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Google's Demis Hassabis is the man tasked with turning bleeding-edge AI research into profits

Demis Hassabis is a celebrated name in artificial intelligence research. He's a chess master and a neuroscientist. On Wall Street, he's less known.

That may not be true for long. Hassabis is emerging as the face of Google's mammoth AI effort and on Tuesday will take the stage at the annual developer's conference, Google I/O, for the first time.

For an academic who's credited with some of the most important breakthroughs in AI over the past decade, Hassabis is extremely clear on his task ahead: bring the latest AI technologies to every corner of the Google universe to serve its billions of users.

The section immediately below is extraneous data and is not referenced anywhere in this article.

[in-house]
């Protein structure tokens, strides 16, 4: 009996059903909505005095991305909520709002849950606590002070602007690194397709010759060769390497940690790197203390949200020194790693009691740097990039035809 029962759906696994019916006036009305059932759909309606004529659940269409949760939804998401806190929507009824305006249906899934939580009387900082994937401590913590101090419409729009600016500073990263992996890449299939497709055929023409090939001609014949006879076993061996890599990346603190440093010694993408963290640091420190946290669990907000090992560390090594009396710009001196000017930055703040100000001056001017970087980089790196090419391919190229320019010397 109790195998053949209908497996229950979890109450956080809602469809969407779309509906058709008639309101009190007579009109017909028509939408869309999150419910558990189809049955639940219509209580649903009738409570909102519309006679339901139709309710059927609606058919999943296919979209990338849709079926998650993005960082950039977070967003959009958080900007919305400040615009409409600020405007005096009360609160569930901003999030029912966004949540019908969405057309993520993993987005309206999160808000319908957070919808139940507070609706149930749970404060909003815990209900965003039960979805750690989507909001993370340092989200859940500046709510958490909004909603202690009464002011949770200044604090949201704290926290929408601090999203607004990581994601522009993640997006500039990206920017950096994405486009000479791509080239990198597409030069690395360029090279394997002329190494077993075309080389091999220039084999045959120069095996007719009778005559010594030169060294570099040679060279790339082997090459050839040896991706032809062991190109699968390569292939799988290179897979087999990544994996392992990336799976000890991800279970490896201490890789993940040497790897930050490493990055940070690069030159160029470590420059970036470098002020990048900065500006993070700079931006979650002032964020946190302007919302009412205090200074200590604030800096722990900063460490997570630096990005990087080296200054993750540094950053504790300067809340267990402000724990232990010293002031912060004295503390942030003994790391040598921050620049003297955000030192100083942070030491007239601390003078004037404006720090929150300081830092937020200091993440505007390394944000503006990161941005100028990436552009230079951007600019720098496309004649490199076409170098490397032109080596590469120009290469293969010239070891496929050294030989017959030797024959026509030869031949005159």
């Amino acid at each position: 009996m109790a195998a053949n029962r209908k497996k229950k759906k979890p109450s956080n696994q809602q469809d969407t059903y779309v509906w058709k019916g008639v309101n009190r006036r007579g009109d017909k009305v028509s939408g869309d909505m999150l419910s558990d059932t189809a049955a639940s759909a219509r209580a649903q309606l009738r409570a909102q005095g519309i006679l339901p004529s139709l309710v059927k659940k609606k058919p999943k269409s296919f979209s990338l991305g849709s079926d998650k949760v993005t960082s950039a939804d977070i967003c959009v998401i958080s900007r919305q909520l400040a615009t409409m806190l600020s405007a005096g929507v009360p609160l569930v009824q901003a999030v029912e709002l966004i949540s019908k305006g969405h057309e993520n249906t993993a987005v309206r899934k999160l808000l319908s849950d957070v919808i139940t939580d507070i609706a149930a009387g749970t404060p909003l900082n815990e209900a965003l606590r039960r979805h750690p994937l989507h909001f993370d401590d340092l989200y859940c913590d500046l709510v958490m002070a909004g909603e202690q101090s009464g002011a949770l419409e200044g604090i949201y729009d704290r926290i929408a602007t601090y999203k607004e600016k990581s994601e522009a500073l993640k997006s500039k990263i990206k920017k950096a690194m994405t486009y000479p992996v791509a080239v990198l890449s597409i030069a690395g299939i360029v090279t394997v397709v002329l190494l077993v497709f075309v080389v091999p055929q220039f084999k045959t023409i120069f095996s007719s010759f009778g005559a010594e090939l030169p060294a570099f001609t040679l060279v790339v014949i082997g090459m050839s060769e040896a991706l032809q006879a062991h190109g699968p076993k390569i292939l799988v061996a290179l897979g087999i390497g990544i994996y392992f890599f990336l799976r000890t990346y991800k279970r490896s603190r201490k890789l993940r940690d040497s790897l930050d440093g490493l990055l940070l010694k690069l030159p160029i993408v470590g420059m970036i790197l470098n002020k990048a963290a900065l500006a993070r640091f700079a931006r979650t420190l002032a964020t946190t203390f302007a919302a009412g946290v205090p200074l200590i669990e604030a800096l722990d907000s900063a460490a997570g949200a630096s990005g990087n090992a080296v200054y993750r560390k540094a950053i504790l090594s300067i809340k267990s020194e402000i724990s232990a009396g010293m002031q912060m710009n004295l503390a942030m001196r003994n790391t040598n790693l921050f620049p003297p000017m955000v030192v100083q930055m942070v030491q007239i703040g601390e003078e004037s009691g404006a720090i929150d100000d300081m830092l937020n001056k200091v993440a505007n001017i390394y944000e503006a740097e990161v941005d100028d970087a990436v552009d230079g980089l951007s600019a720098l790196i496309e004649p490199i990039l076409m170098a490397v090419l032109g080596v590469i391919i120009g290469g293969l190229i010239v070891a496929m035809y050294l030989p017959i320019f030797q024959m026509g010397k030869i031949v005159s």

"We're like the engine room of the company," Hassabis told CNBC, speaking about his newly integrated AI unit within Google. 

Last month, Alphabet CEO Sundar Pichai merged Hassabis' DeepMind with Google Brain, a separate AI team, and selected Hassabis to lead the group. It's now up to Hassabis to reestablish Google as the leader in generative AI after the company was caught off-guard by the rapid emergence of OpenAI, which is backed by Microsoft.

There may be no more important task at Google, especially as new generative AI services give consumers alternative and more creatives ways to search for information online. The business question is — can a longtime researcher like Hassabis be the person to ship products that consumers love?

Geoffrey Hinton, known as the "Godfather of AI," says there's no questioning Hassabis' will to win.

"I don't think I've ever met anybody more competitive," said Hinton, who advised Google to buy DeepMind about a decade ago. "Demis is competitive at the level of people who get gold medals in the Olympics."

He formed that trait at any early age. Hassabis was a child chess prodigy who at one point was the No. 2